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Mom who slashed daughter’s throat not guilty by reason of insanity

Marci Webber

Marci Webber

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Updated: June 7, 2012 6:38PM



Marci Webber fatally slashed her 4-year-old daughter’s throat in a delusional attempt to protect the girl from being kidnapped, sexually abused and killed, a DuPage County judge ruled Thursday.

“Love can be a nurturing thing. Love, when coupled with paranoia, apparently can be a very destructive force,” Judge George Bakalis said as he found the 45-year-old Webber not guilty by reason of insanity in her youngest daughter’s 2010 slaying.

The Bloomingdale woman had acted irrationally just before the brutal killing, prosecutors said earlier Thursday, including telling a relative she feared “Satan was going to kidnap” Magdalene--called “Maggie” by family members.

She also told police after the brutal Nov. 3, 2010 that she worried shadowy figures she believed were watching her would take Maggie and sell her into sex slavery or kill her, prosecutors said.

Webber was charged with slashing Maggie’s throat in the bathtub at a family member’s suburban townhouse, then cutting her own throat and wrist. Police found words scrawled in the blood smearing the bathroom walls, including “divine mercy,” “Satan” and “evil,” prosecutor Tim Diamond said during Webber’s one-day trial.

As Bakalis made his ruling, Webber buried her face in her hands, then wiped tears from her eyes.

Her oldest daughter said she was convinced her mother was insane when she killed Maggie.

“I know my mom wouldn’t have done it if she wasn’t insane,” said 19-year-old Mallory Webber, who found Maggie dead and her mother badly injured.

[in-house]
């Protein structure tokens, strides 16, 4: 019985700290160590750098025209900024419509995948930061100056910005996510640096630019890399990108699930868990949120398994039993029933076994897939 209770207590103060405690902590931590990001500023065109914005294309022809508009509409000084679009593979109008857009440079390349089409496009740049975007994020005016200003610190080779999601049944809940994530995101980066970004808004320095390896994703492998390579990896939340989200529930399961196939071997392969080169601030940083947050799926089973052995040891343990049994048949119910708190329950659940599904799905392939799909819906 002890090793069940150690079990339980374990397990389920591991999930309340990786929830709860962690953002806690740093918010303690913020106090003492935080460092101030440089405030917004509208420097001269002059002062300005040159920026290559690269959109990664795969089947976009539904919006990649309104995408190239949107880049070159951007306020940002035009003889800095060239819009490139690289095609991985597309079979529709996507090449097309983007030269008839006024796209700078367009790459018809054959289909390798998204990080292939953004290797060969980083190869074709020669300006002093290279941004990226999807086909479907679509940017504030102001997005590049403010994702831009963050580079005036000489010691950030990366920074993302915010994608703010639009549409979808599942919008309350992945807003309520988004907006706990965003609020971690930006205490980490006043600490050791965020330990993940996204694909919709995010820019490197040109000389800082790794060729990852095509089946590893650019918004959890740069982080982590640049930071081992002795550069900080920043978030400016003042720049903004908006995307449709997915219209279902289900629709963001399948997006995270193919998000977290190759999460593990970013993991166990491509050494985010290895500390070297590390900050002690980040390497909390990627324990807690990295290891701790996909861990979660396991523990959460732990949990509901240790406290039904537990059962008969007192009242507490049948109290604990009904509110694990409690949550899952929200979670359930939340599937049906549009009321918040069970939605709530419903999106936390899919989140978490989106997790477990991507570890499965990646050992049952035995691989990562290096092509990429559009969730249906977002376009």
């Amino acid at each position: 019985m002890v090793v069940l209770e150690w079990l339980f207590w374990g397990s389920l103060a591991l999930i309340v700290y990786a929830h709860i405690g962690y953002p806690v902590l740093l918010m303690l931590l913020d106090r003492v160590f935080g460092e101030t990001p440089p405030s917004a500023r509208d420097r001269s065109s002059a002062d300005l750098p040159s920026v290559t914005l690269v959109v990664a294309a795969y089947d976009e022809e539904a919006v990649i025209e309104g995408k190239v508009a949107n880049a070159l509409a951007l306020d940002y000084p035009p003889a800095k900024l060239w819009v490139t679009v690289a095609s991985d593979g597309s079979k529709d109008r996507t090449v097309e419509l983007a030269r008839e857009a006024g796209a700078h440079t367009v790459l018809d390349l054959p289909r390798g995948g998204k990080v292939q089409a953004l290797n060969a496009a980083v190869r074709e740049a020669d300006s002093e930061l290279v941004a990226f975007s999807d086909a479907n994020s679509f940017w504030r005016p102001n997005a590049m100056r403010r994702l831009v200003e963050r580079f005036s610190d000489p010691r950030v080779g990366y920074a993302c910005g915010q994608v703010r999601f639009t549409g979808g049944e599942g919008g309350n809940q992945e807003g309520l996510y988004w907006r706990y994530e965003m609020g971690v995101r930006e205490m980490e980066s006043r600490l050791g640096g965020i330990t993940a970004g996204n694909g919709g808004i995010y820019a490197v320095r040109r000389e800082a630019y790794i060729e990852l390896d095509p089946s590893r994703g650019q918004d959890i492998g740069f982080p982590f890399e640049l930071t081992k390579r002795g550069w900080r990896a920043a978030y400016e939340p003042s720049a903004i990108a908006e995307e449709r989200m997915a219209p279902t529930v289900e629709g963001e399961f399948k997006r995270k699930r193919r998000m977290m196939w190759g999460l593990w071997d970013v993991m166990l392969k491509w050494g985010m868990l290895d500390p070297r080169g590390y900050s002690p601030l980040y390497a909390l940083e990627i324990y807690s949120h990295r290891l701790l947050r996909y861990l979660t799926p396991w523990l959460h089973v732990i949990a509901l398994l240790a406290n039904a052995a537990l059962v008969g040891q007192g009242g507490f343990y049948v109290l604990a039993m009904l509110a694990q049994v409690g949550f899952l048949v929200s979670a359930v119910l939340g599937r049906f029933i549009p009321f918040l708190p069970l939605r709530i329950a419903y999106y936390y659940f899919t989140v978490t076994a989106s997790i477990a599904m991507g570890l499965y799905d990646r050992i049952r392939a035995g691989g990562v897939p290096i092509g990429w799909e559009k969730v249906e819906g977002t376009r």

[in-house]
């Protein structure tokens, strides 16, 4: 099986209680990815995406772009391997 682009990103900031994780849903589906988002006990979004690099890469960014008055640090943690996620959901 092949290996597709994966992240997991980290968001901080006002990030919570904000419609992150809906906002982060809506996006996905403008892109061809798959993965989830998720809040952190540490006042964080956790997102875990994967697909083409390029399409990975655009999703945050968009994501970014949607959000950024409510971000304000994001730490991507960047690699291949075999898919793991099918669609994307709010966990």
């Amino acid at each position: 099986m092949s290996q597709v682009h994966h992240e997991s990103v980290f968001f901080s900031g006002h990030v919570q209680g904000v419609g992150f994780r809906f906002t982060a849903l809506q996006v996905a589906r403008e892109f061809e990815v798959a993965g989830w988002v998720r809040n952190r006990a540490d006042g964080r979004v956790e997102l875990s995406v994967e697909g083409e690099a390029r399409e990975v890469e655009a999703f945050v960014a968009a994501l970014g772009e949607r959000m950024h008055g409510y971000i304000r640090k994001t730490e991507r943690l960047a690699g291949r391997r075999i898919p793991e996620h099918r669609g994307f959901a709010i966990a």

She said her mother had sought mental health treatment for years but received little help.

“It’s very unfortunate the mental health system has failed her,” Mallory Webber said.

Her mother will be evaluated and then treated in a locked mental health facility. A judge ultimately would have to approve her release if doctors deem her fit to be set free.

If she had been convicted, Webber would have faced up to 100 years in prison.

Webber was suffering from psychotic symptoms that left her unable to understand her actions when she killed her daughter, said Orest Wasyliw, a psychologist who examined her at the behest of prosecutors and concluded she was insane.

“In her irrational mind, killing (Maggie) may have a way to save her,” Wasyliw said, noting Webber had long battled paranoid delusions that she was being watched, followed and harassed.

Diamond had contended Webber was sane, noting she first tried to implicate an unknown intruder in the stabbing.

Diamond also insisted Webber’s desperate financial circumstances and her fear she could lose custody of Maggie in a dispute with the child’s father prompted her to kill the girl.

“There are other intentional, rational [reasons] for Ms. Webber to kill her daughter,” Diamond said.

Webber — a former Woodstock resident — had only weeks earlier moved from New York to the Chicago area to live with family members.

Questioned by investigators in the hospital after her daughter’s death, Webber admitted she inflicted the nearly seven-inch long cut that nearly decapitated the 30-pound child, prosecutors said.

“She said she killed her daughter to protect her from people who were after her ... who wanted to sell Maggie into the sex trade,” said Diamond.



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